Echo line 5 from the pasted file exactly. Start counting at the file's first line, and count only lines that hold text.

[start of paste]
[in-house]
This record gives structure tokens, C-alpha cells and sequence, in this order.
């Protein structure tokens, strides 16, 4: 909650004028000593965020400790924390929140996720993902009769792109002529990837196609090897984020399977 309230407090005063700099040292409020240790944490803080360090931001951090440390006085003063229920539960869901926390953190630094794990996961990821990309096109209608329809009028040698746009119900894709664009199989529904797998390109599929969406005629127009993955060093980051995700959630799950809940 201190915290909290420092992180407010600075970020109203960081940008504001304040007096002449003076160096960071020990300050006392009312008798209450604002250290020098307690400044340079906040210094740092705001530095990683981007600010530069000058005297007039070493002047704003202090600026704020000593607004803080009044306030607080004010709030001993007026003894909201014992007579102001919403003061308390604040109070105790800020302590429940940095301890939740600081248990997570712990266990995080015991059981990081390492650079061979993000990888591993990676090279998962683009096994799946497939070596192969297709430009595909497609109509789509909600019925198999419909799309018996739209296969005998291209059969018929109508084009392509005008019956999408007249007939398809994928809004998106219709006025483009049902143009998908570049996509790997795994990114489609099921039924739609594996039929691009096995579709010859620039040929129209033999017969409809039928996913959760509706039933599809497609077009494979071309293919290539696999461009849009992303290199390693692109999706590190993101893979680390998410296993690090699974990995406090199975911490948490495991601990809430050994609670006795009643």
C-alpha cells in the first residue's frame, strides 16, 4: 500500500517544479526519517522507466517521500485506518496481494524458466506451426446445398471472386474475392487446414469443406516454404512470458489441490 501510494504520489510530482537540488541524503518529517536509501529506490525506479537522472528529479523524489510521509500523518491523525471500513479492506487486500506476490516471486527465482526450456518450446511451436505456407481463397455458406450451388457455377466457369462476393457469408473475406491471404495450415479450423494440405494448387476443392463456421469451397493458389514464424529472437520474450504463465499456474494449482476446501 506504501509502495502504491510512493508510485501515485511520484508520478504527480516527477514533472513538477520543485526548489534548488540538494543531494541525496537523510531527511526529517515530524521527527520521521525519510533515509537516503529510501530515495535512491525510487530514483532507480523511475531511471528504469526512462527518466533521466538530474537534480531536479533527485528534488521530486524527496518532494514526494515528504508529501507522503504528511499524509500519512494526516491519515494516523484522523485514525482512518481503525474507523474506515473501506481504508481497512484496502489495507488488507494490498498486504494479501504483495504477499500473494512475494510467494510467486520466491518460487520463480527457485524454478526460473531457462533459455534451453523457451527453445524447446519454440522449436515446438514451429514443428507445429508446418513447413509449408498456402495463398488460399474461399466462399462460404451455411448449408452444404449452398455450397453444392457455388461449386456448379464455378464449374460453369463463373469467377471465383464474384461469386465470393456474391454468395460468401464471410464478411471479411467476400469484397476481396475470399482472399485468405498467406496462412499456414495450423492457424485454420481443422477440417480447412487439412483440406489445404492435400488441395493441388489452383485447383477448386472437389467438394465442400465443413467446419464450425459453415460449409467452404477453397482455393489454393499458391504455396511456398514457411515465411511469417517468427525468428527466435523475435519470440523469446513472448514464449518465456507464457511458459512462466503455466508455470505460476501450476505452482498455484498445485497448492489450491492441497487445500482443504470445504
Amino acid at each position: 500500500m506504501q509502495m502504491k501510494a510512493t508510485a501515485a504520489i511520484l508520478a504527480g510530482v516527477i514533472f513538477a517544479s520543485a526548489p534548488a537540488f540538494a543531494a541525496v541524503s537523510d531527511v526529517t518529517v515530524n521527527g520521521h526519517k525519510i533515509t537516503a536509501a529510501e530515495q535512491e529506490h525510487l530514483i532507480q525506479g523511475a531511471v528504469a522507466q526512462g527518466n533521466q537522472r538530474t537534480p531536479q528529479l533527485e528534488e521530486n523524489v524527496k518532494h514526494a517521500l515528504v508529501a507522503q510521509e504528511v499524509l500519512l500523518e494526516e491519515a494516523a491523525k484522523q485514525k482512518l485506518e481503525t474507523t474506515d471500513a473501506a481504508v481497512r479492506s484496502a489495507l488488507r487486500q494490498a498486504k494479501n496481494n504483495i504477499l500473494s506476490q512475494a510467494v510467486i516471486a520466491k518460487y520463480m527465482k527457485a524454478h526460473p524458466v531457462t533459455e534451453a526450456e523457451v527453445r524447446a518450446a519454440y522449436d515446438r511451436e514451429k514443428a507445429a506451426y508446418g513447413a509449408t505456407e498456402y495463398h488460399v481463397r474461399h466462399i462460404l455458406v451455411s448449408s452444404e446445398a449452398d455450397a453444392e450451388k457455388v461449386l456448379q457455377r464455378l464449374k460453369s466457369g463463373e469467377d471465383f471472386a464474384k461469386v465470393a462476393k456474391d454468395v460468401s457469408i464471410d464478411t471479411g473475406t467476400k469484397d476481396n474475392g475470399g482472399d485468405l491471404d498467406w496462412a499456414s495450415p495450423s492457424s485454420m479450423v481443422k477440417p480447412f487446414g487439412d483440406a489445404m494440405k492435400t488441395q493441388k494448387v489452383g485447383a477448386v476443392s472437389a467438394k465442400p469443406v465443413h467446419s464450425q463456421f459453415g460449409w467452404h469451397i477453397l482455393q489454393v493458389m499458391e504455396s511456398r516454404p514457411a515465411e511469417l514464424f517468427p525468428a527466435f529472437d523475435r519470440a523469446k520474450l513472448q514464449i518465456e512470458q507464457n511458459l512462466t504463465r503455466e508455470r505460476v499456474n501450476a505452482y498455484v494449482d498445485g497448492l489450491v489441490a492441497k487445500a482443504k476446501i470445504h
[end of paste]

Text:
Amino acid at each position: 500500500m506504501q509502495m502504491k501510494a510512493t508510485a501515485a504520489i511520484l508520478a504527480g510530482v516527477i514533472f513538477a517544479s520543485a526548489p534548488a537540488f540538494a543531494a541525496v541524503s537523510d531527511v526529517t518529517v515530524n521527527g520521521h526519517k525519510i533515509t537516503a536509501a529510501e530515495q535512491e529506490h525510487l530514483i532507480q525506479g523511475a531511471v528504469a522507466q526512462g527518466n533521466q537522472r538530474t537534480p531536479q528529479l533527485e528534488e521530486n523524489v524527496k518532494h514526494a517521500l515528504v508529501a507522503q510521509e504528511v499524509l500519512l500523518e494526516e491519515a494516523a491523525k484522523q485514525k482512518l485506518e481503525t474507523t474506515d471500513a473501506a481504508v481497512r479492506s484496502a489495507l488488507r487486500q494490498a498486504k494479501n496481494n504483495i504477499l500473494s506476490q512475494a510467494v510467486i516471486a520466491k518460487y520463480m527465482k527457485a524454478h526460473p524458466v531457462t533459455e534451453a526450456e523457451v527453445r524447446a518450446a519454440y522449436d515446438r511451436e514451429k514443428a507445429a506451426y508446418g513447413a509449408t505456407e498456402y495463398h488460399v481463397r474461399h466462399i462460404l455458406v451455411s448449408s452444404e446445398a449452398d455450397a453444392e450451388k457455388v461449386l456448379q457455377r464455378l464449374k460453369s466457369g463463373e469467377d471465383f471472386a464474384k461469386v465470393a462476393k456474391d454468395v460468401s457469408i464471410d464478411t471479411g473475406t467476400k469484397d476481396n474475392g475470399g482472399d485468405l491471404d498467406w496462412a499456414s495450415p495450423s492457424s485454420m479450423v481443422k477440417p480447412f487446414g487439412d483440406a489445404m494440405k492435400t488441395q493441388k494448387v489452383g485447383a477448386v476443392s472437389a467438394k465442400p469443406v465443413h467446419s464450425q463456421f459453415g460449409w467452404h469451397i477453397l482455393q489454393v493458389m499458391e504455396s511456398r516454404p514457411a515465411e511469417l514464424f517468427p525468428a527466435f529472437d523475435r519470440a523469446k520474450l513472448q514464449i518465456e512470458q507464457n511458459l512462466t504463465r503455466e508455470r505460476v499456474n501450476a505452482y498455484v494449482d498445485g497448492l489450491v489441490a492441497k487445500a482443504k476446501i470445504h